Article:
Chapter III: Showing a Way: Esse
In this chapter Burrell focuses more closely in on Aquinas statement that to be God is to be to-be. He argues that despite some misleading statements, Aquinas firmly holds that existence is not a predicate. Rather, he uses the inherited categories that he had at his disposal matter/form and potentiality/actuality in order to describe what could not be explained – the fact of existence. Existence, however, differs from matter/form and potentiality/actuality because it does not map on to the subject/predicate structure of our language. It cannot be captured by syntax, but requires attention to performance – in the same way that statement asserted differs from a statement entertained. According to Burrell, Aquinas always recognized that existence differ from attributes as assertion from predication. Burrell argues that all of the statements that Aquinas makes which seem to imply that existence is a predicate and/or substantial can be explained away. He argues that this can be shown by ‘pegging such statements onto the performance of asserting a proposition otherwise merely entertained.’ I am not sure how this works, but Burris claims that it can show that Aquinas is not treating existence as a substance or a predicate. Basically, this problem develops for Aquinas because the notion of existence elides proper articulation as it does not map on to the syntax of our language. It can only be made clear by the performative relationship of assertion/entertaining. Aquinas uses the resources his language does have and this is what makes it seem like he is treating existence as a predicate.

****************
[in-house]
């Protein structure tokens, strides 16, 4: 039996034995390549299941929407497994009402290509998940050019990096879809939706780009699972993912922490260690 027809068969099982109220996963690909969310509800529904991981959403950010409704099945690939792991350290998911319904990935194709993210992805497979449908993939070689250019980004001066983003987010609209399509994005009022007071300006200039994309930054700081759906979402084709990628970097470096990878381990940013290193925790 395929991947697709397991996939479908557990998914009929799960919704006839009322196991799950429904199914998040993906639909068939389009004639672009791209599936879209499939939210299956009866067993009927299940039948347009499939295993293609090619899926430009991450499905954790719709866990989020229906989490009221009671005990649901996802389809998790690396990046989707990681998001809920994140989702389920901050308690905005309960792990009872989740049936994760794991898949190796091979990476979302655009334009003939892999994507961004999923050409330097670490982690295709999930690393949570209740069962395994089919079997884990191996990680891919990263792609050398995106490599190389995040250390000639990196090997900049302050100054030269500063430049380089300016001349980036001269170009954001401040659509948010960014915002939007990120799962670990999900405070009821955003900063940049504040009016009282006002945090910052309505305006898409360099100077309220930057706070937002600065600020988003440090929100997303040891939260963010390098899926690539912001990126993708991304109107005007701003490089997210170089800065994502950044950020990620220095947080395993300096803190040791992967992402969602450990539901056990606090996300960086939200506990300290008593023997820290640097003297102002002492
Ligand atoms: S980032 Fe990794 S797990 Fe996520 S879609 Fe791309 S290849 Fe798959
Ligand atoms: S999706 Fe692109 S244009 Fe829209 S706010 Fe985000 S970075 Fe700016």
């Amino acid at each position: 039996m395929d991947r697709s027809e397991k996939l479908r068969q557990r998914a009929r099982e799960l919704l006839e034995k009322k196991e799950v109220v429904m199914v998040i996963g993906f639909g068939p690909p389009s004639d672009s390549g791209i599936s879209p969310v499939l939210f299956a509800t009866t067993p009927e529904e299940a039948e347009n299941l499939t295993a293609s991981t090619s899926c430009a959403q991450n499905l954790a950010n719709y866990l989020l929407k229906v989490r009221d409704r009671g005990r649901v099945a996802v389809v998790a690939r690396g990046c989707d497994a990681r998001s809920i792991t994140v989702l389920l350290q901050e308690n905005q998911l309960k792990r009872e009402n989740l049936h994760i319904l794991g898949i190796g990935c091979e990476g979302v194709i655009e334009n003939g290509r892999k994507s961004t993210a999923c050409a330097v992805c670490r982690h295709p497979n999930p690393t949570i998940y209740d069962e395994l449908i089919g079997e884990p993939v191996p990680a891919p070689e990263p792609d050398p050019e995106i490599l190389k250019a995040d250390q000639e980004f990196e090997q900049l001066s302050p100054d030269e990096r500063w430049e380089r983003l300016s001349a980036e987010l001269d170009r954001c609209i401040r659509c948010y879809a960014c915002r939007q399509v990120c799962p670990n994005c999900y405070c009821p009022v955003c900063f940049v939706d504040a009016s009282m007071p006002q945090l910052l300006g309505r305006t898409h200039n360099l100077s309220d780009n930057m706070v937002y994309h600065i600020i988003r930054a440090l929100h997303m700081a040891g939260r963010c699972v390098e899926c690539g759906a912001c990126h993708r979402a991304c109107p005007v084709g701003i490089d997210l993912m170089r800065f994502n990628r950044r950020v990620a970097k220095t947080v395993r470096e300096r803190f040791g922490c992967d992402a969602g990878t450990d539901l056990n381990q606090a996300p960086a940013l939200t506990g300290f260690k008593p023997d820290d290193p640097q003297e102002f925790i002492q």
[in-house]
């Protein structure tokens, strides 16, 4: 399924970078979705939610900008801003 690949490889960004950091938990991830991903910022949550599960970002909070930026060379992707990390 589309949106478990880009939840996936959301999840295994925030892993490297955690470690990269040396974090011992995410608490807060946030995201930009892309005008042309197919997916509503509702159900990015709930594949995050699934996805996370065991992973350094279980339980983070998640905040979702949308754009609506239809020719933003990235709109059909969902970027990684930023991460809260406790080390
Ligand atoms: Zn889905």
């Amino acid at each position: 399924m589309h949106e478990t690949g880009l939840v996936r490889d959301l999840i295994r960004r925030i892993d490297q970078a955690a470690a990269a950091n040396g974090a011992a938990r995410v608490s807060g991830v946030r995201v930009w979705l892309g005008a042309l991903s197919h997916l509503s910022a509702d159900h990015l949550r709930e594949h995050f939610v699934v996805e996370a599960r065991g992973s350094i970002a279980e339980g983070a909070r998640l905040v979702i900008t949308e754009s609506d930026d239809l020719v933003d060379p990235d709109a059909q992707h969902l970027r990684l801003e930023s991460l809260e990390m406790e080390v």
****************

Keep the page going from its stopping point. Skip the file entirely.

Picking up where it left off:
Additionally, Burrell argues that when Aquinas says that we can know God as the cause of existence in all things he is proposing a way of arriving at sense of the unknowability of God through a type of transcendental exercise. By examining the different modes or manners of existence in which we encounter things (substance, accident, etc) we can be directed towards a sense, but never an understanding, of what it would be for something to be exist absolutely or unmannered. Our language depends on these categories of existence; anything we speak about is constrained by them. To realize this is to realize the limits of our language and to point in direction beyond it.
Chapter IV: Analogical Predication